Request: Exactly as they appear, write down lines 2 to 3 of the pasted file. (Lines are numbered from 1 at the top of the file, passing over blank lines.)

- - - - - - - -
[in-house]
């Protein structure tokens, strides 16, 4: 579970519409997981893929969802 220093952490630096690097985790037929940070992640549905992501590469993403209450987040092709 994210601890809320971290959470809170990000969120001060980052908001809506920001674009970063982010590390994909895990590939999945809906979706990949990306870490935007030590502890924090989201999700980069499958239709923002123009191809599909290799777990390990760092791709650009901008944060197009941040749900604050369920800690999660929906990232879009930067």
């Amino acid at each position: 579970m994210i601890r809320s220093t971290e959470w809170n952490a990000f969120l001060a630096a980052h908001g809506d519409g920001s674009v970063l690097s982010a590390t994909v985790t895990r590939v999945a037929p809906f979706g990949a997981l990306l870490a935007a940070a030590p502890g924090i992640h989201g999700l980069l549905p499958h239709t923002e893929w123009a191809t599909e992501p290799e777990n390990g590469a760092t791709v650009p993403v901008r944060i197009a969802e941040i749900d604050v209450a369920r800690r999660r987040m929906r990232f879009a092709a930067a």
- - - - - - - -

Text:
């Protein structure tokens, strides 16, 4: 579970519409997981893929969802 220093952490630096690097985790037929940070992640549905992501590469993403209450987040092709 994210601890809320971290959470809170990000969120001060980052908001809506920001674009970063982010590390994909895990590939999945809906979706990949990306870490935007030590502890924090989201999700980069499958239709923002123009191809599909290799777990390990760092791709650009901008944060197009941040749900604050369920800690999660929906990232879009930067």
């Amino acid at each position: 579970m994210i601890r809320s220093t971290e959470w809170n952490a990000f969120l001060a630096a980052h908001g809506d519409g920001s674009v970063l690097s982010a590390t994909v985790t895990r590939v999945a037929p809906f979706g990949a997981l990306l870490a935007a940070a030590p502890g924090i992640h989201g999700l980069l549905p499958h239709t923002e893929w123009a191809t599909e992501p290799e777990n390990g590469a760092t791709v650009p993403v901008r944060i197009a969802e941040i749900d604050v209450a369920r800690r999660r987040m929906r990232f879009a092709a930067a």